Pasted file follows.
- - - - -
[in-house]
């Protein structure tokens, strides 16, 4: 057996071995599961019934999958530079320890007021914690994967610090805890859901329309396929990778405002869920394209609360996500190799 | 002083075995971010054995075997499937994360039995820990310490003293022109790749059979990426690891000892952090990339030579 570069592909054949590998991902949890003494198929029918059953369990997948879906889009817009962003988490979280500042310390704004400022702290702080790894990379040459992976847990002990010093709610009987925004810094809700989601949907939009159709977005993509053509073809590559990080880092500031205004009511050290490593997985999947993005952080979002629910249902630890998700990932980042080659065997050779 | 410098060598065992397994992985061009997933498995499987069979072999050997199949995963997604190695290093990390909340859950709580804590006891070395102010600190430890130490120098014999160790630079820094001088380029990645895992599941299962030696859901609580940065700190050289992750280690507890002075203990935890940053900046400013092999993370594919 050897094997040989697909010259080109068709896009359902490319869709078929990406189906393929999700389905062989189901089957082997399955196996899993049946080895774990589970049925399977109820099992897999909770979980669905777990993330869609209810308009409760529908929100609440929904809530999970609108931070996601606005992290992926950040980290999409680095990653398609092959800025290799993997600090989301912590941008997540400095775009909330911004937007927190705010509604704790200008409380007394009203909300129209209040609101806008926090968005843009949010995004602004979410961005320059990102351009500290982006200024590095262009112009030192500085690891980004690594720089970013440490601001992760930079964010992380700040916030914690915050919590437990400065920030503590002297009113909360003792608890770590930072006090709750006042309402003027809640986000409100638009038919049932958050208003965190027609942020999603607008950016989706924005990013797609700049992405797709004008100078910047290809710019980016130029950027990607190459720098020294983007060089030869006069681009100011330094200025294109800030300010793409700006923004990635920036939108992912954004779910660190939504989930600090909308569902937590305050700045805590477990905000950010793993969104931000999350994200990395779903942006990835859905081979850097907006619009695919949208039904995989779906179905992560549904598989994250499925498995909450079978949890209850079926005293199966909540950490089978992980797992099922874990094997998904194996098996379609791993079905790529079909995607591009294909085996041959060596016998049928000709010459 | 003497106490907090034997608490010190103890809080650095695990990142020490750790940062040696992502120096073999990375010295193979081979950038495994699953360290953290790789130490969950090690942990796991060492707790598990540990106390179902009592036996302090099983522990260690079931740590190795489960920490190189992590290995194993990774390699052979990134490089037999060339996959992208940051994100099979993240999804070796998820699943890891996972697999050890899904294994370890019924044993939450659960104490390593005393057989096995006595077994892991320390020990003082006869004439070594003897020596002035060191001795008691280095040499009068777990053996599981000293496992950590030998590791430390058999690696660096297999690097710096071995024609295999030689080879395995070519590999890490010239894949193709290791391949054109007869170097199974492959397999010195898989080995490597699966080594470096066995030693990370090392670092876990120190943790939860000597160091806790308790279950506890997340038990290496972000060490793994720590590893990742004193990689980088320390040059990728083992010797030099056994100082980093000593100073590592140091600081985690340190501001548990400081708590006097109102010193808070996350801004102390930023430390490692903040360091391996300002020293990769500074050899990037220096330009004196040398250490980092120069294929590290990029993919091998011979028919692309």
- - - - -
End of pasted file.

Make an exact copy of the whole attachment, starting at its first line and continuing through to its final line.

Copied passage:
[in-house]
């Protein structure tokens, strides 16, 4: 057996071995599961019934999958530079320890007021914690994967610090805890859901329309396929990778405002869920394209609360996500190799 | 002083075995971010054995075997499937994360039995820990310490003293022109790749059979990426690891000892952090990339030579 570069592909054949590998991902949890003494198929029918059953369990997948879906889009817009962003988490979280500042310390704004400022702290702080790894990379040459992976847990002990010093709610009987925004810094809700989601949907939009159709977005993509053509073809590559990080880092500031205004009511050290490593997985999947993005952080979002629910249902630890998700990932980042080659065997050779 | 410098060598065992397994992985061009997933498995499987069979072999050997199949995963997604190695290093990390909340859950709580804590006891070395102010600190430890130490120098014999160790630079820094001088380029990645895992599941299962030696859901609580940065700190050289992750280690507890002075203990935890940053900046400013092999993370594919 050897094997040989697909010259080109068709896009359902490319869709078929990406189906393929999700389905062989189901089957082997399955196996899993049946080895774990589970049925399977109820099992897999909770979980669905777990993330869609209810308009409760529908929100609440929904809530999970609108931070996601606005992290992926950040980290999409680095990653398609092959800025290799993997600090989301912590941008997540400095775009909330911004937007927190705010509604704790200008409380007394009203909300129209209040609101806008926090968005843009949010995004602004979410961005320059990102351009500290982006200024590095262009112009030192500085690891980004690594720089970013440490601001992760930079964010992380700040916030914690915050919590437990400065920030503590002297009113909360003792608890770590930072006090709750006042309402003027809640986000409100638009038919049932958050208003965190027609942020999603607008950016989706924005990013797609700049992405797709004008100078910047290809710019980016130029950027990607190459720098020294983007060089030869006069681009100011330094200025294109800030300010793409700006923004990635920036939108992912954004779910660190939504989930600090909308569902937590305050700045805590477990905000950010793993969104931000999350994200990395779903942006990835859905081979850097907006619009695919949208039904995989779906179905992560549904598989994250499925498995909450079978949890209850079926005293199966909540950490089978992980797992099922874990094997998904194996098996379609791993079905790529079909995607591009294909085996041959060596016998049928000709010459 | 003497106490907090034997608490010190103890809080650095695990990142020490750790940062040696992502120096073999990375010295193979081979950038495994699953360290953290790789130490969950090690942990796991060492707790598990540990106390179902009592036996302090099983522990260690079931740590190795489960920490190189992590290995194993990774390699052979990134490089037999060339996959992208940051994100099979993240999804070796998820699943890891996972697999050890899904294994370890019924044993939450659960104490390593005393057989096995006595077994892991320390020990003082006869004439070594003897020596002035060191001795008691280095040499009068777990053996599981000293496992950590030998590791430390058999690696660096297999690097710096071995024609295999030689080879395995070519590999890490010239894949193709290791391949054109007869170097199974492959397999010195898989080995490597699966080594470096066995030693990370090392670092876990120190943790939860000597160091806790308790279950506890997340038990290496972000060490793994720590590893990742004193990689980088320390040059990728083992010797030099056994100082980093000593100073590592140091600081985690340190501001548990400081708590006097109102010193808070996350801004102390930023430390490692903040360091391996300002020293990769500074050899990037220096330009004196040398250490980092120069294929590290990029993919091998011979028919692309």